Nielsen, Jennifer Lynn (2006): A high-latitude record of the planktonic foraminiferal turnover during the middle to late Eocene transition in the Southern Ocean (ODP Site 748). 131 pp., georefid:2007-123870

Climate change during the middle-to-late Eocene transition (ca. 49.0 - 33.7 Ma) entailed a gradual global cooling from the warm "greenhouse" climate of the early Eocene to the cold "icehouse" climate of the early Oligocene. Global cooling, growth and expansion of Antarctic ice sheets, and increased seasonality during this climatic transition have been attributed to a combination of tectonic and oceanographic changes, including the separation of Australia from Antarctica, the opening of the Drake Passage, and the establishment of deep-water circulation around Antarctica. Major changes in thermohaline circulation affected global carbonate sedimentation patterns, and reflect changes in carbon cycling at this time. However, previously published delta (super 18) O and delta (super 13) C records from the Southern Ocean show middle Eocene cooling was punctuated by minor warming events, including the middle Eocene climatic optimum (MECO). ODP Site 748 on the Kerguelen Plateau in the Southern Ocean provides a climatically sensitive high-latitude locality that is well suited for studying the planktonic foraminiferal response to global ocean cooling and the MECO event. Four distinct assemblages are identified within this gradual turnover, reflecting long-term variation in the thermal structure of the oceanic water column as global climate steadily cooled. Transient warming of surface and deep waters leading up to MECO warming is coincident with a high abundance of acarininids, and reflects a well-stratified water column. Following peak MECO warming ( approximately 41 Ma), surface and deep waters steadily cool coincident with the decline in acarininid abundance. Continued cooling and/or ice sheet expansion between 39.32-37.78 Ma led to a major reduction in acarininid abundance and diversity, and an increase in cold-water species at all water depths. The final stage of the turnover is denoted by the first appearance of Paragloborotalia nana, a distinct sub-thermocline species ( approximately 37.65 Ma). Two cases of dimorphism are studied within the Subbotina group, including the recognition of one previously undocumented morphotype. Though an intricate turnover in the planktonic foraminiferal community is documented, this work shows there is no overall decline in species diversity during the middle-to-late Eocene transition at ODP Site 748 on the Kerguelen Plateau.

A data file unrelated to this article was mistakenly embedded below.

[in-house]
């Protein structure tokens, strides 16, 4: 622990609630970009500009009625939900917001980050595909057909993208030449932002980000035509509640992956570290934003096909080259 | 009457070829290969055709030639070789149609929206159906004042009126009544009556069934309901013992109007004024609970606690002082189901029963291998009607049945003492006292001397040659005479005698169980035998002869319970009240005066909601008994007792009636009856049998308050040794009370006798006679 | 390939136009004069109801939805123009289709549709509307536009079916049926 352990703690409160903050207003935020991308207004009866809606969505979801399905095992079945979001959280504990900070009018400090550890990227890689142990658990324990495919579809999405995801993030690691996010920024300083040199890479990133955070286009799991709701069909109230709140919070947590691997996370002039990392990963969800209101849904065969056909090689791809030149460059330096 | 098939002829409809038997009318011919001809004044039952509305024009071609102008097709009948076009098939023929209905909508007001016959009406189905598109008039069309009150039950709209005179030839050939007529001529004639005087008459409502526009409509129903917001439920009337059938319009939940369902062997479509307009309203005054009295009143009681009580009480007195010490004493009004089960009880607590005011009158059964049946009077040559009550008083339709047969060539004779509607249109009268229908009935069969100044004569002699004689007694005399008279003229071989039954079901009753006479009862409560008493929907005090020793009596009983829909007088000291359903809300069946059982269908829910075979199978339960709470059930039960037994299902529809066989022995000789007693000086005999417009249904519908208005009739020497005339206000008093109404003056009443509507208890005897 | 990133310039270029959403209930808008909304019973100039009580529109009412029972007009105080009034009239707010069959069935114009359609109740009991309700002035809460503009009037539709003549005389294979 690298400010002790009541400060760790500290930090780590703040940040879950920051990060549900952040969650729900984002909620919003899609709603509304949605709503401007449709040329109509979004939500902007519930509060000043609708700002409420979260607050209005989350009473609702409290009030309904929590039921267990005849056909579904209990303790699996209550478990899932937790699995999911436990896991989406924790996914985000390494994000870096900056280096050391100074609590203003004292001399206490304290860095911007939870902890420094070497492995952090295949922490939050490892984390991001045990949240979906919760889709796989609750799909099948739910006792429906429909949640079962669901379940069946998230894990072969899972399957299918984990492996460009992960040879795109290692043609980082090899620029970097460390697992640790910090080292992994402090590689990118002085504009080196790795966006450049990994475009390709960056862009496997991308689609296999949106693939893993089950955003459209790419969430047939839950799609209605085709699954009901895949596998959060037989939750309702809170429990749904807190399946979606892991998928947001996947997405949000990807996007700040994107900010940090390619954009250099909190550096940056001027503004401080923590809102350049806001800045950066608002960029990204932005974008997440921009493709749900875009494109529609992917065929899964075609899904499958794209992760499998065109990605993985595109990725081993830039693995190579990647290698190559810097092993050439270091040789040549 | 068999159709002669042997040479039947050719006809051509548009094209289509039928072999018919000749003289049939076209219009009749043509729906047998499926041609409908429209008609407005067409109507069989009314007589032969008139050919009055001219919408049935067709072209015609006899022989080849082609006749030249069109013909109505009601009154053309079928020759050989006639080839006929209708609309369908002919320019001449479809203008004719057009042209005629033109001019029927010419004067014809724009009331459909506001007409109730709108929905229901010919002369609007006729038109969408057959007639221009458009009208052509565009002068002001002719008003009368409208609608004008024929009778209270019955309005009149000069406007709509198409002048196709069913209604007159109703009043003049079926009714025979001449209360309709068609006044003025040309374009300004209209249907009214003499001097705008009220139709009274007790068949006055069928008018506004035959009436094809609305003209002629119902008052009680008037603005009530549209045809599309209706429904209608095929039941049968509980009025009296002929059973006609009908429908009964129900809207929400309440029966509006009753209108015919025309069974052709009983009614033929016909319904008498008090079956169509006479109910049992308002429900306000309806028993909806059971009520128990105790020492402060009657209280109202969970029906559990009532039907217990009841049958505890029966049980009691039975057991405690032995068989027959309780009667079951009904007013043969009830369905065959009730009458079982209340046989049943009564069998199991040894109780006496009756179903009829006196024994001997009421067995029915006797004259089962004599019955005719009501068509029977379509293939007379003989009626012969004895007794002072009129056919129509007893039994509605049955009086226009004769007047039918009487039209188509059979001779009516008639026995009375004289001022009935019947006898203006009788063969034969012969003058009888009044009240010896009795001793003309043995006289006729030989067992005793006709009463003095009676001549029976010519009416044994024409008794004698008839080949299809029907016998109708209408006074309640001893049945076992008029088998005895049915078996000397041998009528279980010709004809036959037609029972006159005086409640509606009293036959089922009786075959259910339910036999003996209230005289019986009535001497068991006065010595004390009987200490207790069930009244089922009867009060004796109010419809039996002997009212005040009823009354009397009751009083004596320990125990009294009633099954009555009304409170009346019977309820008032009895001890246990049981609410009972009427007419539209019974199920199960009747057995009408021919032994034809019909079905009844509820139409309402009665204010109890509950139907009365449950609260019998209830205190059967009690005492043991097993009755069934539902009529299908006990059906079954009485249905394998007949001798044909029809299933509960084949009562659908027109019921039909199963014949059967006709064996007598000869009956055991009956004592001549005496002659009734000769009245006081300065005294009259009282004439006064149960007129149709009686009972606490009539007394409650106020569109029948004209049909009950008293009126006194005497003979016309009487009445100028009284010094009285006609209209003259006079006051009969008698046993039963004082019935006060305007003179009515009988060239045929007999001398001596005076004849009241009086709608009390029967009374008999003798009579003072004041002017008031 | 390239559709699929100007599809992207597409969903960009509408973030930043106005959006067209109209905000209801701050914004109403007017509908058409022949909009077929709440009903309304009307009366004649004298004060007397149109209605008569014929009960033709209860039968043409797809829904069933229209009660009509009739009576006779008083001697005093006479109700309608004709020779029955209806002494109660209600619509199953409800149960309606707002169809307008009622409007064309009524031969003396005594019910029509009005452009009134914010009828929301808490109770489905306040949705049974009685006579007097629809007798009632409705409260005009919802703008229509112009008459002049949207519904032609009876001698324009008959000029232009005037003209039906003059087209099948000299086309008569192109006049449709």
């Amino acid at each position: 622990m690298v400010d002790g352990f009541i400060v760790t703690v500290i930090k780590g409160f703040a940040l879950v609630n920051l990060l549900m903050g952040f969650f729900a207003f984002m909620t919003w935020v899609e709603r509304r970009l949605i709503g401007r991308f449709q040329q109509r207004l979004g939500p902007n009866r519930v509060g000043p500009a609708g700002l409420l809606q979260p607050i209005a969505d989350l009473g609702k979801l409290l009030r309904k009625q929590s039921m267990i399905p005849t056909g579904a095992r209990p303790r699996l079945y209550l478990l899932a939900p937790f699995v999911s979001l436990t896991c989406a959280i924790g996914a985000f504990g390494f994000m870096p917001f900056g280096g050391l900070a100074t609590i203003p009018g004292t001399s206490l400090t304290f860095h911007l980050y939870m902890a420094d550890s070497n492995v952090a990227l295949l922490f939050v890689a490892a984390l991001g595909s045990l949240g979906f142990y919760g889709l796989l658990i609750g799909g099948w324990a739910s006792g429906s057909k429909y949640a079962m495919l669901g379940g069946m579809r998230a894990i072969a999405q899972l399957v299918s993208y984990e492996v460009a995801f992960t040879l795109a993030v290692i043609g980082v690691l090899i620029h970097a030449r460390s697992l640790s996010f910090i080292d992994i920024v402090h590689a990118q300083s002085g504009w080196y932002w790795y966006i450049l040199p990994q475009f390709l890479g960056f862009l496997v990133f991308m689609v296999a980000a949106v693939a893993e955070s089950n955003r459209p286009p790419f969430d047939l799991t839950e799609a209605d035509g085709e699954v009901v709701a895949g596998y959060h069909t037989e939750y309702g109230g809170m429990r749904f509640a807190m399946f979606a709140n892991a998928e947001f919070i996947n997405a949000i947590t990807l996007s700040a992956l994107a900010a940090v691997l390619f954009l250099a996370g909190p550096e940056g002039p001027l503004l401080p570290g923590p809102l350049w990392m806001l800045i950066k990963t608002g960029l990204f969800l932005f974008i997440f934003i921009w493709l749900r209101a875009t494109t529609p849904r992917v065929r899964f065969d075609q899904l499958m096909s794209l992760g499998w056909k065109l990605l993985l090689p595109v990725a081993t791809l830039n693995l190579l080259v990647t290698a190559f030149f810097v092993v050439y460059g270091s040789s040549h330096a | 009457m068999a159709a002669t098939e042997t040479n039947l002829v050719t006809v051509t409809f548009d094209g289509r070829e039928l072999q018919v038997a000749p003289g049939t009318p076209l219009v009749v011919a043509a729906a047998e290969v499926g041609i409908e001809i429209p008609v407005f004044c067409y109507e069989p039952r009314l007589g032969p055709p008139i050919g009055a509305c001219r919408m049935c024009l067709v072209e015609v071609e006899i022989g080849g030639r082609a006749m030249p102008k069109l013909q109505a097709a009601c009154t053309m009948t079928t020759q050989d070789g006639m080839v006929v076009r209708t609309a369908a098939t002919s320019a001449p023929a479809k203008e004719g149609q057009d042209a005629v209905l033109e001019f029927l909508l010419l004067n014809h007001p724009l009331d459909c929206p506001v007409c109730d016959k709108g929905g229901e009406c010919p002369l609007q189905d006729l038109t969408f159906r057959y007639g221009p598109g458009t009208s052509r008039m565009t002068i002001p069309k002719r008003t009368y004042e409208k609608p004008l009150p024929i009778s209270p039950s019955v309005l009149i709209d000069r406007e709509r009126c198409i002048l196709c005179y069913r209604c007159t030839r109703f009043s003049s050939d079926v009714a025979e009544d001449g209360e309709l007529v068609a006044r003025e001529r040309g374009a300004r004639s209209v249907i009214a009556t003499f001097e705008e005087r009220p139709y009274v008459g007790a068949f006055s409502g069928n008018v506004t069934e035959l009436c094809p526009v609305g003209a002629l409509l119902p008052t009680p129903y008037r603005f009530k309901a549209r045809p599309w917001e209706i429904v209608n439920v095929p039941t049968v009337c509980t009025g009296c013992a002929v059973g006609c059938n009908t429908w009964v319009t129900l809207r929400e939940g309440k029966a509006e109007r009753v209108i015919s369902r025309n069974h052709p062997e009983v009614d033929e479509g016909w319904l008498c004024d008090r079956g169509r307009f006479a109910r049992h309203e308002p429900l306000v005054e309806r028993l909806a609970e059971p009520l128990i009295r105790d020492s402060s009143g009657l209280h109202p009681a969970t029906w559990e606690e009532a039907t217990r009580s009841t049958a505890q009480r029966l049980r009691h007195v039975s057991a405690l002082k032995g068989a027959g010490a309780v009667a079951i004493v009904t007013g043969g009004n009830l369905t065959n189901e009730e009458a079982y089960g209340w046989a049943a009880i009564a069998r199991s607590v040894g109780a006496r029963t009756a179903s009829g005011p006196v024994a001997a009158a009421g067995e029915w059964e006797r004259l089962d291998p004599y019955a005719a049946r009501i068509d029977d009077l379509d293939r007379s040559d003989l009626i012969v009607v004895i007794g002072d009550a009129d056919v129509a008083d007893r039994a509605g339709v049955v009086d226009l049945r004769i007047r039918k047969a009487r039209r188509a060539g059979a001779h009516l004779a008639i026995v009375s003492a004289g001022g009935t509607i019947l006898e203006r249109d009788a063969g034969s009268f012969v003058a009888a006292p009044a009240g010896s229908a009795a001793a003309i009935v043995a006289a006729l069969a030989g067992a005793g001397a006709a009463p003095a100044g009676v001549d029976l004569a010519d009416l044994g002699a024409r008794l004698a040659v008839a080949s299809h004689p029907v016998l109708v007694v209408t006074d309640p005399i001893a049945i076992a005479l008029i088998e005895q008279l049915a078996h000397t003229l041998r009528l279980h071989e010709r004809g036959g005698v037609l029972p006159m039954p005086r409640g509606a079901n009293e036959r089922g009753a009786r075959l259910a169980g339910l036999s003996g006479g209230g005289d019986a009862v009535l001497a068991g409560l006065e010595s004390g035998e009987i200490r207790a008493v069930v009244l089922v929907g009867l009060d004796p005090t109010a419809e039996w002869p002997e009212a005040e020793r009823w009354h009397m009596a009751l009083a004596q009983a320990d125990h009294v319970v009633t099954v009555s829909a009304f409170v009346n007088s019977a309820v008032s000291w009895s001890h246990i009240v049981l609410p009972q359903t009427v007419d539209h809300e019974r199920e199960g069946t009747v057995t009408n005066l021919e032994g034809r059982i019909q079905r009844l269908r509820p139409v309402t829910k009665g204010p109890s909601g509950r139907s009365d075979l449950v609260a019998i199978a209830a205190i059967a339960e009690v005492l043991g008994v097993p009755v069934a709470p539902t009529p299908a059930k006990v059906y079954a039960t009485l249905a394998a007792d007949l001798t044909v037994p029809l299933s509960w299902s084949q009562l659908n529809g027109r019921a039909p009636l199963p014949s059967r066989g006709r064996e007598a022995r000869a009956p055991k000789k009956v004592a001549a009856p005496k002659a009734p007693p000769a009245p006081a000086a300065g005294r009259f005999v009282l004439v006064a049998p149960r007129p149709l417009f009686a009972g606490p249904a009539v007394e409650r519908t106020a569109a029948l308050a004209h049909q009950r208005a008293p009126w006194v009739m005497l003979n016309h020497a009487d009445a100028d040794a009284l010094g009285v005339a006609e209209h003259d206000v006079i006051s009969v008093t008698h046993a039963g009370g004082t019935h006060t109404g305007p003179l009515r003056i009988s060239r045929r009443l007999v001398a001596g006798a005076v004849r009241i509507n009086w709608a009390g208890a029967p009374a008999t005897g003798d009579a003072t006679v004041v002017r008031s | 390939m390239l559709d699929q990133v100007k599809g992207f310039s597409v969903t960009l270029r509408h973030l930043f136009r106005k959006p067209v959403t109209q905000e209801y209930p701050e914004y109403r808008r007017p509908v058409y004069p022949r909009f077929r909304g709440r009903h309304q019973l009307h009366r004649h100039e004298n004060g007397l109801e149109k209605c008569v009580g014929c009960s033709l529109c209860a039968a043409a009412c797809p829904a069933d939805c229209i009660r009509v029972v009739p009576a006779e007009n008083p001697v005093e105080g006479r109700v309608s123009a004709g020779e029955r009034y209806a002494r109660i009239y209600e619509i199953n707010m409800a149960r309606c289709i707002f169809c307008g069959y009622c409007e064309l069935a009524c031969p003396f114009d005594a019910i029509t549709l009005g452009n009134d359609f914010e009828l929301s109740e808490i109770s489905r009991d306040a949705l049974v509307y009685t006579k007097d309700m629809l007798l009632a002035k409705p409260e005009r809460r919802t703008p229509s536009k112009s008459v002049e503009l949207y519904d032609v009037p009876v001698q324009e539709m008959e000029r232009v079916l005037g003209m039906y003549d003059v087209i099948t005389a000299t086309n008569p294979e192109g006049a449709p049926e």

West: 78.5853 East: 78.5854 North: -58.2627 South: -58.2627
Expedition: 120
Site: 120-748
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